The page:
I had a teacher at junior school who led us in yoga classes rather than the usual PE activities and this practice stirred my interest.
At such a young age I didn't have the opportunity to follow things through, and as I got older football and partying became a more readily available outlet for spending my time.
A couple of years ago though, after a period of working in a job that I didn't enjoy and constantly wanting to find more meaning in life, I decided to take a trip to India. It was with a mind to discovering more about a mysterious and fascinating country but there was a part of me that wanted to make this into a spiritual quest.
I started off in Dharamsala, home of the Dalai Lama, studying Buddhism and volunteering for a local charity. Buddhism appealed to me greatly but I wanted to explore the science of Yoga and to learn more about a practice that could align mind and body while also being physically beneficial. I found meditation helpful but yoga was initially more intense in the change that it inspired in me.
It was in Rishikesh, where the Beatles famously met the Maharishi Mahesh Yogi and where there are more ashrams than you can count lining the holy Ganga river, that I deepened my practice.
There are many different types of yoga available in the town, from Ashtanga "Mysore Style", cultivated from the athletic style popularised in the southern town to more sedate and energy focused "tantra yoga" taught in schools like Trika.
There is also everything else in between -Shivananda style, laughter yoga, Kundalini yoga, classes with a 101 year old master, and a multitude of teachers to meet your requirements.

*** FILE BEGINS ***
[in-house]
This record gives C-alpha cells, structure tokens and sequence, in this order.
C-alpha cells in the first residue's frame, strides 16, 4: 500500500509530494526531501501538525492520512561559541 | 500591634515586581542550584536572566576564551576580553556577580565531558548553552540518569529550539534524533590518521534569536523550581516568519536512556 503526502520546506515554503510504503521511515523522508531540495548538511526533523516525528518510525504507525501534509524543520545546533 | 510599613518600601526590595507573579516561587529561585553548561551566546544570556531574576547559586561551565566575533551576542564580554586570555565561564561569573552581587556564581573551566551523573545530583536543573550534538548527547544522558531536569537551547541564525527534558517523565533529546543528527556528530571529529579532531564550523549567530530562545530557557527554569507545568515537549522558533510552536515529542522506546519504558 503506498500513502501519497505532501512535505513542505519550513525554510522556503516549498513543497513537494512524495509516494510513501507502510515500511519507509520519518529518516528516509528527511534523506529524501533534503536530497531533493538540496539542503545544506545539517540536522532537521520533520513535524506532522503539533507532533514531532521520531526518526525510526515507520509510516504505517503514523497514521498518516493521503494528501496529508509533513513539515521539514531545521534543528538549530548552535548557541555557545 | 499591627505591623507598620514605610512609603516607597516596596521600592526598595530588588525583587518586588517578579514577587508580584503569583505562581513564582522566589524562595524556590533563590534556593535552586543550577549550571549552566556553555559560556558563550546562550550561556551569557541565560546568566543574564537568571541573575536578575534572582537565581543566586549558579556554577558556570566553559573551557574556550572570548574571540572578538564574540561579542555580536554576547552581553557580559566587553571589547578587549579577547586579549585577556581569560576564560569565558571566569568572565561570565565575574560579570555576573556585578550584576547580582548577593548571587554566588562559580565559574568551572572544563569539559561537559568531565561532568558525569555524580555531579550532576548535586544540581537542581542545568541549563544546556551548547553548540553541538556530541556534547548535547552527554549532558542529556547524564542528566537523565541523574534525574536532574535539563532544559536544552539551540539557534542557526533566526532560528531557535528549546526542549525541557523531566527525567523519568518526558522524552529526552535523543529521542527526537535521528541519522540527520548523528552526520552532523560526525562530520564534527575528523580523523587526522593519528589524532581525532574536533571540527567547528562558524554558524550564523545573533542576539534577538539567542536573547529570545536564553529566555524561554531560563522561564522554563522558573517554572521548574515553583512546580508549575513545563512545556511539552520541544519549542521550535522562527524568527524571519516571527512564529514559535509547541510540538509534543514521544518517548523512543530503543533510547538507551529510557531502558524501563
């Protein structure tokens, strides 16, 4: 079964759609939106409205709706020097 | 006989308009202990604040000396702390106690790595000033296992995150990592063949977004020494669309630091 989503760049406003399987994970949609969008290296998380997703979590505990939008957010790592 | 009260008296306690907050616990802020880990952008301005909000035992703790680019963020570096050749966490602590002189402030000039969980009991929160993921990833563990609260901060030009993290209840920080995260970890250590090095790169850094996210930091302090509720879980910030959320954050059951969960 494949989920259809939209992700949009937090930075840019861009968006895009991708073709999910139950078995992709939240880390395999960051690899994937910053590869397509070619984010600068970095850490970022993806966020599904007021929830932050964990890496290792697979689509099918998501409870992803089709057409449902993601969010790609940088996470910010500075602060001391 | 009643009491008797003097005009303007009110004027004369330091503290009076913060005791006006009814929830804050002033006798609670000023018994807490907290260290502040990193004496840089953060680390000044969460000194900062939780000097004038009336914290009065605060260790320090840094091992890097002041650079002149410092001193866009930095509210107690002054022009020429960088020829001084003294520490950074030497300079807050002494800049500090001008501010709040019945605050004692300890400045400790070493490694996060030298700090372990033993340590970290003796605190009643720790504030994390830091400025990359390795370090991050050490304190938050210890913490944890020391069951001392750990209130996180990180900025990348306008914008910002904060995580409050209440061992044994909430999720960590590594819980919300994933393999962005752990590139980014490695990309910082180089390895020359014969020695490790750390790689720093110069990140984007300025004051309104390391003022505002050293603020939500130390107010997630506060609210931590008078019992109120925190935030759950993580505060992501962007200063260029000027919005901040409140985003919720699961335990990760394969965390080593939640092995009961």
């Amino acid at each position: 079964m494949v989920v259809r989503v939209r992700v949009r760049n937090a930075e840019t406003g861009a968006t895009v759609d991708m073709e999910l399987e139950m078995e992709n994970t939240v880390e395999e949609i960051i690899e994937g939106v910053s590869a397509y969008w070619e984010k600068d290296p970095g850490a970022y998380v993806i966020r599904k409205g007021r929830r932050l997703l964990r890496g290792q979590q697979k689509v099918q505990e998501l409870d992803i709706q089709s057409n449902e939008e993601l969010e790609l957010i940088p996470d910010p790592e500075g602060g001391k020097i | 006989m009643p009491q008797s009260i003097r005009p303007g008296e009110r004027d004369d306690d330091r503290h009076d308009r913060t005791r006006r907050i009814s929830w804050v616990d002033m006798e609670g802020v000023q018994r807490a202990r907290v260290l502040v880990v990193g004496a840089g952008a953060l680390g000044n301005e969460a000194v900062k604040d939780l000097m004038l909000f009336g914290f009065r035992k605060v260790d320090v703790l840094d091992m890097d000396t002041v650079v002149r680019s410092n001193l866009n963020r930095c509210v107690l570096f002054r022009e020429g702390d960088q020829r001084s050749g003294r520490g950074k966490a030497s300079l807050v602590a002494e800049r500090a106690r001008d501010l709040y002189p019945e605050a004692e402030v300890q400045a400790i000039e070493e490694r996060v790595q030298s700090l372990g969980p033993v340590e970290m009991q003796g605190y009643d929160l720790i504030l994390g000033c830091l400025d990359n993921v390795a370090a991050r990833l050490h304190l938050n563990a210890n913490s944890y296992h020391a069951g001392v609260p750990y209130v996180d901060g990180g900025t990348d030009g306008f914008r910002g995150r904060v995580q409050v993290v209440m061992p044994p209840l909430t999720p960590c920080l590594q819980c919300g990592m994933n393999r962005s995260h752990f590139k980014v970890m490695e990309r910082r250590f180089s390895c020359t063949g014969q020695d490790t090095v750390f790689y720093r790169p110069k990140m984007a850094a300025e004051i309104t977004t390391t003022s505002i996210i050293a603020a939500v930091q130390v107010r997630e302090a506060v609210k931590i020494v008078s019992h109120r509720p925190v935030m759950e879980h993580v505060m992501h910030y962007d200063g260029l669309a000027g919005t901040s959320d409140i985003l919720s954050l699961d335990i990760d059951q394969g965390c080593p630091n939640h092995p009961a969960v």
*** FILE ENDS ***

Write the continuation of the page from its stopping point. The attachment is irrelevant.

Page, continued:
The history of these styles and where yoga came from is an article in itself but I wanted to focus on a brief outline of the key tenets of the philosophy, disabuse the notion that yoga is purely about stretching and sweating and inspire people to visit this holy place and connect with the same beautiful energy.
The physical part of yoga, the poses or asana are a build up to an internalisation of conciousness. They allow the body to more easily sit in meditation for long periods and also, if you follow a tantric methodology, can energise different energy centres in themselves. They have the side effect of toning the physical body but this is not the primary function.
To really practice yoga you also have to "live right" following certain principles as described in the Yoga Sutras of Patanjali. In relation to others these are non-harming, truth, non-stealing, continence and non-possesiveness. More deeply with regard to the individual practising it is important to observe purity, contentment, austerity, study of spiritual works and surrender to the divine. Whether you want to take a religious approach is obviously down to the individual but the principles outlined can provide useful indicators to progression.
You can also become a yogi by mastering just one of these to an extreme. Gandhi for example lived a simple life but sticking to the principle of ahimsa or non-violence. This was one of the things that made him great, allowed him to achieve so much and gave him a spiritual dimension not seen by the majority of political leaders.
This is a simplistic rendering of the teachings but simplifying your life in general is a good principle!